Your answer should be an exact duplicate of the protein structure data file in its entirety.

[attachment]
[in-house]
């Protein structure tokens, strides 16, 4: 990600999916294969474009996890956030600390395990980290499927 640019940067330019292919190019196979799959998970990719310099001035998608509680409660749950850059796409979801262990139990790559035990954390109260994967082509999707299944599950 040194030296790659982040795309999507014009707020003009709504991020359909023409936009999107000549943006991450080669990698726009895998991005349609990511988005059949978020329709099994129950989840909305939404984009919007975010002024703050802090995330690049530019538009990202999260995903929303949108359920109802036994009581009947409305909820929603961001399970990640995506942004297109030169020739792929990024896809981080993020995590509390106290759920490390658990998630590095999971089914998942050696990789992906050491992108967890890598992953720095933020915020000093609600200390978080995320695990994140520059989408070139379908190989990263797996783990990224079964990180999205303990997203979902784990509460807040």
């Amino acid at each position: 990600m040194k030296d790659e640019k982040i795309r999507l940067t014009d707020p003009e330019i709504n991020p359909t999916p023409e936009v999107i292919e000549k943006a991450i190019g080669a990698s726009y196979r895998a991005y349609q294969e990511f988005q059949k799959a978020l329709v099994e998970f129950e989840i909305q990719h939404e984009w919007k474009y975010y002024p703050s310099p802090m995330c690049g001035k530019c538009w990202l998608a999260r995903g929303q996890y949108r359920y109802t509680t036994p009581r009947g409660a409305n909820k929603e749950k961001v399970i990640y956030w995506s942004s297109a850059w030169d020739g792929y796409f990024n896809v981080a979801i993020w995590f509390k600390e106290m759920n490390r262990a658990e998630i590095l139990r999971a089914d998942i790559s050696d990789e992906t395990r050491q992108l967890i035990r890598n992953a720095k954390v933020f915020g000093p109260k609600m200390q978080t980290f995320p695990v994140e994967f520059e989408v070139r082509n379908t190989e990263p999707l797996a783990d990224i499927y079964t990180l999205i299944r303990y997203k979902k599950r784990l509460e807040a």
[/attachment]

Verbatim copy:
[in-house]
């Protein structure tokens, strides 16, 4: 990600999916294969474009996890956030600390395990980290499927 640019940067330019292919190019196979799959998970990719310099001035998608509680409660749950850059796409979801262990139990790559035990954390109260994967082509999707299944599950 040194030296790659982040795309999507014009707020003009709504991020359909023409936009999107000549943006991450080669990698726009895998991005349609990511988005059949978020329709099994129950989840909305939404984009919007975010002024703050802090995330690049530019538009990202999260995903929303949108359920109802036994009581009947409305909820929603961001399970990640995506942004297109030169020739792929990024896809981080993020995590509390106290759920490390658990998630590095999971089914998942050696990789992906050491992108967890890598992953720095933020915020000093609600200390978080995320695990994140520059989408070139379908190989990263797996783990990224079964990180999205303990997203979902784990509460807040």
């Amino acid at each position: 990600m040194k030296d790659e640019k982040i795309r999507l940067t014009d707020p003009e330019i709504n991020p359909t999916p023409e936009v999107i292919e000549k943006a991450i190019g080669a990698s726009y196979r895998a991005y349609q294969e990511f988005q059949k799959a978020l329709v099994e998970f129950e989840i909305q990719h939404e984009w919007k474009y975010y002024p703050s310099p802090m995330c690049g001035k530019c538009w990202l998608a999260r995903g929303q996890y949108r359920y109802t509680t036994p009581r009947g409660a409305n909820k929603e749950k961001v399970i990640y956030w995506s942004s297109a850059w030169d020739g792929y796409f990024n896809v981080a979801i993020w995590f509390k600390e106290m759920n490390r262990a658990e998630i590095l139990r999971a089914d998942i790559s050696d990789e992906t395990r050491q992108l967890i035990r890598n992953a720095k954390v933020f915020g000093p109260k609600m200390q978080t980290f995320p695990v994140e994967f520059e989408v070139r082509n379908t190989e990263p999707l797996a783990d990224i499927y079964t990180l999205i299944r303990y997203k979902k599950r784990l509460e807040a």